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Flat front label of wine

Terrunyo Carmenere 2005

Carmenere from Chile
  • W&S94
  • RP93
  • WE91
0% ABV
  • RP93
  • WE91
  • WS91
  • W&S95
  • RP93
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  • WE90
  • W&S93
  • WE90
  • RP94
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  • W&S94
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  • WE91
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4.0 3 Ratings
0% ABV

Winemaker Notes

Color: Dark, deep red.

Bouquet: Hints of berries, chocolate, cigar box, pepper and mineral notes.

Taste: Tasty and full-bodied with a bright, deep red color. It is an elegant, powerful wine which lingers in the mouth.

Enjoy this wine with red meats, cheeses, pastas and wild rabbit.

Critical Acclaim

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W&S 94
Wine & Spirits
RP 93
Robert Parker's Wine Advocate
WE 91
Wine Enthusiast
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Terrunyo

Terrunyo

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Terrunyo, Chile
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Inspiration for the Terrunyo collection of fine wines comes from a desire to identify and celebrate some of the finest parcels of vines within the estate-owned vineyards of Concha y Toro. Each Terrunyo (from terruño, the Spanish word for terroir) wine starts out with hand-picked fruit sourced from a cluster of vines in a well-delimited vineyard in which a micro-climate, the chosen grape stock, a select piece of soil and the expert hand of man interact, magically creating perfect harmony and delivering unrivaled quality.

A source of reliable, budget-friendly wines and, increasingly, more premium bottlings, Chile is one of South America’s most important wine-producing countries. Long and thin, it is largely isolated geographically, bordered by the Pacific Ocean to the west, the Andes Mountains to the east, and the Atacama desert to the north. These natural borders gave Chile the very favorable benefit of being the only country to avoid the disastrous phylloxera infestation of the late 1800s. As a result, vines can be planted on their own rootstock rather than grafted. Though viticulture was introduced to the country by conquistadors from Spain, today Chile’s wine production is most influenced by the French, who emigrated here in large numbers to escape the blight of phylloxera. These settlers have invested heavily in local vineyards and wineries.

Chile’s vineyards, planted mainly with international varieties, vary widely in climate and soil type from north to south. The Coquimbo region in the far north contains the Elqui and Limari Valleys, where minimal rainfall and intense sunlight are offset by chilly breezes from the Humboldt current to produce cool-climate Chardonnay and Pinot Noir. The Aconcagua region contains the eponymous Aconcagua Valley—hot and dry and home to full-bodied red wines made from Cabernet Sauvignon, Syrah, and Merlot—as well as Casablanca Valley and San Antonio Valley, which focus on light-bodied Pinot Noir and cool-climate whites like Chardonnay and Sauvignon Blanc. The Central Valley is home to the Maipo, Rapel, Curicó, and Maule Valleys, which produce a wide variety of red and white wines. Maipo in particular is known for Carmenère, Chile’s unofficial signature grape. In the up-and-coming southern regions of Bio Bio and Itata, excellent cool-climate Riesling, Chardonnay, and Pinot Noir are made.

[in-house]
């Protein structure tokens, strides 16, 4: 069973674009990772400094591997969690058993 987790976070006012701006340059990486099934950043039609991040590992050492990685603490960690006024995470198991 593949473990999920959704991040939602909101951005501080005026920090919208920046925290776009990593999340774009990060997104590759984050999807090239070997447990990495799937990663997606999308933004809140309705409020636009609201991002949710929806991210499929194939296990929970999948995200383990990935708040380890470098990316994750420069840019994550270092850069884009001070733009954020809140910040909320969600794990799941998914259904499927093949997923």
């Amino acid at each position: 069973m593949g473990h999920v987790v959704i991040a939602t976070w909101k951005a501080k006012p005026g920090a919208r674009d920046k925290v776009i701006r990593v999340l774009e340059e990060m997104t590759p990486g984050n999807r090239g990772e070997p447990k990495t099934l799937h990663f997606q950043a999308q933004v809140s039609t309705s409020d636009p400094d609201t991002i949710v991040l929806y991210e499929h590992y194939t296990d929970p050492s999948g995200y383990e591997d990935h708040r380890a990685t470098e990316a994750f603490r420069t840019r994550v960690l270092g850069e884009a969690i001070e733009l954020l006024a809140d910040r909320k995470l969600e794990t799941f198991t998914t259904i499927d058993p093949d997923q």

Carmenere

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Dark, full-bodied, and herbaceous with a spicy kick, Carménère has found great success in Chile, far from its birthplace of Bordeaux. Although Carménère once accompanied Malbec and Petit Verdot as a minor blending grape in Bordeaux, it is now virtually extinct there, though it has been thriving since the mid-nineteenth century in Chile. Originally mistaken for Merlot, it is now successful of its own accord and plantings continue to increase. It is bottled both on its own and as part of Bordeaux-inspired blends.

In the Glass

If not fully ripe, Carménère is often marked by a green, herbaceous character (think green bell pepper and green peppercorn), and expresses flavors of red berry and black pepper when just ripe. With additional hangtime at the end of harvest, it is reminiscent more of blackberry, blueberry, and dark plum, with rich and savory notes of chocolate, coffee, smoke, and soy sauce.

Perfect Pairings

Carménère can easily overpower lighter fare, but makes a great match for a hearty steak or barbecued red meat. It can also work well with white meat when prepared with a richer sauce such as mole.

Sommelier Secret

Perhaps Carménère’s herbal character can be explained in part by familial relations—due to the strange nature of grapevine breeding, Carménère is both a progeny and a great-grandchild of the similarly flavored Cabernet Franc.

RWC143053_2005 Item# 92784